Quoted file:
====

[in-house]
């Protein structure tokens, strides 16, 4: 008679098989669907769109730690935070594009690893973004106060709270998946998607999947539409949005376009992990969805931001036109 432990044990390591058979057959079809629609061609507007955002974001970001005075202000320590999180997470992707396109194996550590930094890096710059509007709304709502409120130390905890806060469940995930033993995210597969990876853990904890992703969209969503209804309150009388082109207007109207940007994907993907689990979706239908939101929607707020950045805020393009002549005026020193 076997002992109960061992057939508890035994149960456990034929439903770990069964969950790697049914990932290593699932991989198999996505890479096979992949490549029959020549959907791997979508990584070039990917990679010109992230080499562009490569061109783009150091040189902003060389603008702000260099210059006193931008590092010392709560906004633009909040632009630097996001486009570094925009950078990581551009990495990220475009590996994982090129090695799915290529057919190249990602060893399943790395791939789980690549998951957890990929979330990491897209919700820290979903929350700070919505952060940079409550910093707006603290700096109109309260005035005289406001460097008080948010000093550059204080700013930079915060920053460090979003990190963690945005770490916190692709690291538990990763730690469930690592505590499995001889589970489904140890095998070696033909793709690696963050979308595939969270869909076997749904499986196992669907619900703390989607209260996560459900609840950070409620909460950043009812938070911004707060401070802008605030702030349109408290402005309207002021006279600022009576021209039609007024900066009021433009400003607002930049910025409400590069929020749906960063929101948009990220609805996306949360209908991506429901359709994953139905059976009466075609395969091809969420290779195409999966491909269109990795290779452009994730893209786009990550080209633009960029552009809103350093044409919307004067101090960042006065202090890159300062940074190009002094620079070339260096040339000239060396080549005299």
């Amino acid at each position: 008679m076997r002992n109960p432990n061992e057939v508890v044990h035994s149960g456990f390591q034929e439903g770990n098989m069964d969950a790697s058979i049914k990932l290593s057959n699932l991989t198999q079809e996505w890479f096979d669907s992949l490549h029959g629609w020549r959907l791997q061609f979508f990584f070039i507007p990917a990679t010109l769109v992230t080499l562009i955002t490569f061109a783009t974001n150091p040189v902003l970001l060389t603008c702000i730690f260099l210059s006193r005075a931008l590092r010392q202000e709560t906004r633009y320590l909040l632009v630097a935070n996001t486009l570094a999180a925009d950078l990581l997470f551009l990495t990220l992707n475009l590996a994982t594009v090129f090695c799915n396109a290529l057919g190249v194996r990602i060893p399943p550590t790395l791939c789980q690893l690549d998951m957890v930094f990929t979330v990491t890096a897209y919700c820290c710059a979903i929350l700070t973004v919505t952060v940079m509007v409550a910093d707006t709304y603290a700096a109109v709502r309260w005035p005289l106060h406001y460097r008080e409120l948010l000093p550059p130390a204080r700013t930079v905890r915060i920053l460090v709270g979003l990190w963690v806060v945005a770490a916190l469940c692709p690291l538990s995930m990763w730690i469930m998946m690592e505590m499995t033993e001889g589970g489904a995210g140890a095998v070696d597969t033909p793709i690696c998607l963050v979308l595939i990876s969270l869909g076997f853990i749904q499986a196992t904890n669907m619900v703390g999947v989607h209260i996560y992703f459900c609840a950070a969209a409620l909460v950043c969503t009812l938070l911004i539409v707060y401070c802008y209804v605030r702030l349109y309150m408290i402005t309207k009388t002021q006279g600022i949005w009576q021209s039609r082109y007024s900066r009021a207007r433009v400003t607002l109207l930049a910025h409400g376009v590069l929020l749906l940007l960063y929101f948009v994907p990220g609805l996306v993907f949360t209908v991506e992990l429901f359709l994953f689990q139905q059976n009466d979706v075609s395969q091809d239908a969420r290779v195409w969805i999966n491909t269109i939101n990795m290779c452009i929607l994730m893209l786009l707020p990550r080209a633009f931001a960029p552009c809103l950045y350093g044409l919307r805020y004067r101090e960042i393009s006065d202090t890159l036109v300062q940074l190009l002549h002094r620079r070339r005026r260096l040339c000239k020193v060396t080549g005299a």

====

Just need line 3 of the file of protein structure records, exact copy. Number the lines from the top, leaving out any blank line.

């Amino acid at each position: 008679m076997r002992n109960p432990n061992e057939v508890v044990h035994s149960g456990f390591q034929e439903g770990n098989m069964d969950a790697s058979i049914k990932l290593s057959n699932l991989t198999q079809e996505w890479f096979d669907s992949l490549h029959g629609w020549r959907l791997q061609f979508f990584f070039i507007p990917a990679t010109l769109v992230t080499l562009i955002t490569f061109a783009t974001n150091p040189v902003l970001l060389t603008c702000i730690f260099l210059s006193r005075a931008l590092r010392q202000e709560t906004r633009y320590l909040l632009v630097a935070n996001t486009l570094a999180a925009d950078l990581l997470f551009l990495t990220l992707n475009l590996a994982t594009v090129f090695c799915n396109a290529l057919g190249v194996r990602i060893p399943p550590t790395l791939c789980q690893l690549d998951m957890v930094f990929t979330v990491t890096a897209y919700c820290c710059a979903i929350l700070t973004v919505t952060v940079m509007v409550a910093d707006t709304y603290a700096a109109v709502r309260w005035p005289l106060h406001y460097r008080e409120l948010l000093p550059p130390a204080r700013t930079v905890r915060i920053l460090v709270g979003l990190w963690v806060v945005a770490a916190l469940c692709p690291l538990s995930m990763w730690i469930m998946m690592e505590m499995t033993e001889g589970g489904a995210g140890a095998v070696d597969t033909p793709i690696c998607l963050v979308l595939i990876s969270l869909g076997f853990i749904q499986a196992t904890n669907m619900v703390g999947v989607h209260i996560y992703f459900c609840a950070a969209a409620l909460v950043c969503t009812l938070l911004i539409v707060y401070c802008y209804v605030r702030l349109y309150m408290i402005t309207k009388t002021q006279g600022i949005w009576q021209s039609r082109y007024s900066r009021a207007r433009v400003t607002l109207l930049a910025h409400g376009v590069l929020l749906l940007l960063y929101f948009v994907p990220g609805l996306v993907f949360t209908v991506e992990l429901f359709l994953f689990q139905q059976n009466d979706v075609s395969q091809d239908a969420r290779v195409w969805i999966n491909t269109i939101n990795m290779c452009i929607l994730m893209l786009l707020p990550r080209a633009f931001a960029p552009c809103l950045y350093g044409l919307r805020y004067r101090e960042i393009s006065d202090t890159l036109v300062q940074l190009l002549h002094r620079r070339r005026r260096l040339c000239k020193v060396t080549g005299a």